(If you think stars should and could just break away and form their own league where they'd make even more millions, you might not know about the WHA, the XFL and the USFL, to say nothing of NBC and the number of items with the silly Islanders crest I have willingly purchased.)

So this setup works fairly well, generally creates some form of stability, and still allows just about every player worthy of the world's top league (as well as many who aren't) to cash in handsomely.

But there are some agents and some clients who are more bent on extracting every last dollar, something that is of course their right -- and it's not like owners don't extract every last dollar from ticket buyers -- but something that can really make for a nervous offseason and add more anxiety to a rebuild.

In the most recent instance, the Avs did not want O'Reilly to be the highest-paid player on the team. One day the Avalanche will have to pay Matt Duchene, Ryan O'Reilly, Gabriel Landeskog and Nathan MacKinnon, among others (and not pay Paul Stastny, a casualty of the commitments that lie ahead). That is not O'Reilly's problem, and he has clearly never had any intention of accepting it. He's the free agent, it's his time (again) to worry about himself.

As the agents of record for many top stars, it's far from the first time Morris and Newport have played serious hardball with teams (and at least in Patrick O'Sullivan's case, it appears it backfired). It previously helped Newport and Morris land that bombshell contract for Brad Richards and the Rangers ... which resulted in a buyout (but lots and lots of money!) Morris didn't think would happen just a third of the way into the deal.

Be Grateful When Your Star is Willing to Give a Little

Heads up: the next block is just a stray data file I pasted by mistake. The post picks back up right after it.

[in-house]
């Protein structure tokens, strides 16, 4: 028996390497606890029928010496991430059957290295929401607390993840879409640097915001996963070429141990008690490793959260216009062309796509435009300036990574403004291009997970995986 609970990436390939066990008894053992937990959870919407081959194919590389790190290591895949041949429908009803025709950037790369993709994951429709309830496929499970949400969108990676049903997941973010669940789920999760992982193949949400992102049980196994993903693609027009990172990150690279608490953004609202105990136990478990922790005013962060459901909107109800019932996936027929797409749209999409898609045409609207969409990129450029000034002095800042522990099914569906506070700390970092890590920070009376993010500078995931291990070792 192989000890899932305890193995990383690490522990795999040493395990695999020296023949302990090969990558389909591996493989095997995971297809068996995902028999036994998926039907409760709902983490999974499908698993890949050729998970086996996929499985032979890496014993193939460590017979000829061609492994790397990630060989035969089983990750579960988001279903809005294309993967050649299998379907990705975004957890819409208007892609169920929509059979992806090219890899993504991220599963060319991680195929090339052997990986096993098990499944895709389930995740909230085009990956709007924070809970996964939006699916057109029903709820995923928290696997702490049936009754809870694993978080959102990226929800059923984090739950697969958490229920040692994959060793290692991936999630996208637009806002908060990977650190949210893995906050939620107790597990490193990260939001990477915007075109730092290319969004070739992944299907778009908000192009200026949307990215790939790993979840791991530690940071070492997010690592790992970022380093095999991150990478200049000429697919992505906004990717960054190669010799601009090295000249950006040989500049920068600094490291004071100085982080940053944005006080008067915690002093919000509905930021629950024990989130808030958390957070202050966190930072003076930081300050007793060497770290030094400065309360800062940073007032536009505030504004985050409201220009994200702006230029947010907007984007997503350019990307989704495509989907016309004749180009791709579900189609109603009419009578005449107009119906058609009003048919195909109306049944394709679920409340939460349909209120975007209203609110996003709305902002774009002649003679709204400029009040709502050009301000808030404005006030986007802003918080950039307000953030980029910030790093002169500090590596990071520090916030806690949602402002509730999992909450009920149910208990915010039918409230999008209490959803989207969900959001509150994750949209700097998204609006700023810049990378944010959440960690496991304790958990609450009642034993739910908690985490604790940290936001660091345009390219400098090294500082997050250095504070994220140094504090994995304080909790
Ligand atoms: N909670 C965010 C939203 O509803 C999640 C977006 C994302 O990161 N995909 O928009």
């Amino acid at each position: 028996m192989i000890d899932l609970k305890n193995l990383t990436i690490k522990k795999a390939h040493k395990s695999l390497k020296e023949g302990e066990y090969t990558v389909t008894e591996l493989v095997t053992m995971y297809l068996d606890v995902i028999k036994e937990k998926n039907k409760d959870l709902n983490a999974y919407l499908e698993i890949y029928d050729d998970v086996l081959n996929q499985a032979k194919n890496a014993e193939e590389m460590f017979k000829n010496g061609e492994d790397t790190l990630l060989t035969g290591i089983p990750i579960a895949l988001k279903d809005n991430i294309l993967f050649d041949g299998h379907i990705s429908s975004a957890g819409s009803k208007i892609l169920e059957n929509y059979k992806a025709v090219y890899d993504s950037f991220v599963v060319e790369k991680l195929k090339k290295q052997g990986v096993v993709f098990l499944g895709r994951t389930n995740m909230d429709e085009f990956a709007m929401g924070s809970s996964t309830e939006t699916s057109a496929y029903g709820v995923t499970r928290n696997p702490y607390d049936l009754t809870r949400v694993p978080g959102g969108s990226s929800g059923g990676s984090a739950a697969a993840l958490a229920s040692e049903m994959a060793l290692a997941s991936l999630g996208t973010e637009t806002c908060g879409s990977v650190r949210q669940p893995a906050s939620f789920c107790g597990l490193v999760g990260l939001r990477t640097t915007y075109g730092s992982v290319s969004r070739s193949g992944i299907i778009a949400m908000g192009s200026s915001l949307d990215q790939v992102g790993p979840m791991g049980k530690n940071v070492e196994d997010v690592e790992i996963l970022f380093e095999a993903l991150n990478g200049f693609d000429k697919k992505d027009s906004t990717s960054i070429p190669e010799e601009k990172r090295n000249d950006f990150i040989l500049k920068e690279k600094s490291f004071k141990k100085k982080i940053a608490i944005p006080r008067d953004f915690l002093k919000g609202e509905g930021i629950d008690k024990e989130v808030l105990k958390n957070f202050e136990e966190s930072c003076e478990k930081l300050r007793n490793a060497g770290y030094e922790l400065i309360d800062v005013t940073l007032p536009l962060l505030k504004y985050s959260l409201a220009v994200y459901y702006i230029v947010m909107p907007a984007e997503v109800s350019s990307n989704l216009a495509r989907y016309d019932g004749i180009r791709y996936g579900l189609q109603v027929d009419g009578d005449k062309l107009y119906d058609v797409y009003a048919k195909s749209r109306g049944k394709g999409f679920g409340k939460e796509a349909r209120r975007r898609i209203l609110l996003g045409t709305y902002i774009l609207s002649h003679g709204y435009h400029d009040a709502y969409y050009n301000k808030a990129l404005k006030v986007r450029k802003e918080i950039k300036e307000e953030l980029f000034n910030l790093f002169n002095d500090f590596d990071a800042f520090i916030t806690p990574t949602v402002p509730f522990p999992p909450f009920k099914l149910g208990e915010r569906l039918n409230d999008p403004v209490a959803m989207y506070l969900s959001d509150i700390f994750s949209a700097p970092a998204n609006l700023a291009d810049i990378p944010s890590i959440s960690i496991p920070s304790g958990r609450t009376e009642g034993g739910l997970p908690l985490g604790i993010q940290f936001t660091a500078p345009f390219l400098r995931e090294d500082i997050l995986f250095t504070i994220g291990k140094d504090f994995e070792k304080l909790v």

The point isn't that O'Reilly or Morris (as the representative of his, ahem, best interests) did anything wrong here. They're within their rights, oh the burdensome taxes, oh the expenses of multiple homes, etc., rest assured my violin plays for thee.

The point is that the CBA's cap system, while it helps create more balance and parity around the league -- and also jobs! and guaranteed contracts! -- also creates restrictions that make it harder for teams to hoard talent without the players who make up that talent bending a little to make room for, well, more of that talent on the team.

So with teams trying to lock in players -- and remember, locking them in long-term is a risk for them too -- in attempt to build a contending team for many years in an uncertain future, it sure helps when a key player flexes with his demands. It's the luck of the draw if your team's top players are willing to do that.

A year before an expected lockout and the risk of some of these rules changing or getting even more restrictive, John Tavares did the Islanders a solid in agreeing to a six-year deal that was reasonable for both sides. It was a workable deal for a budget team, and a bridge to what both sides believed is a brighter future. It theoretically created more room for commitments to more of Tavares' current and future teammates, something possibly demonstrated this summer.

In doing so, Tavares made a firm and public commitment to the franchise, with a deal that rewarded him handsomely but was hardly a reach, and avoided the prospect of future RFA and arbitration drama.

Islanders fans, thank Bossy that he did.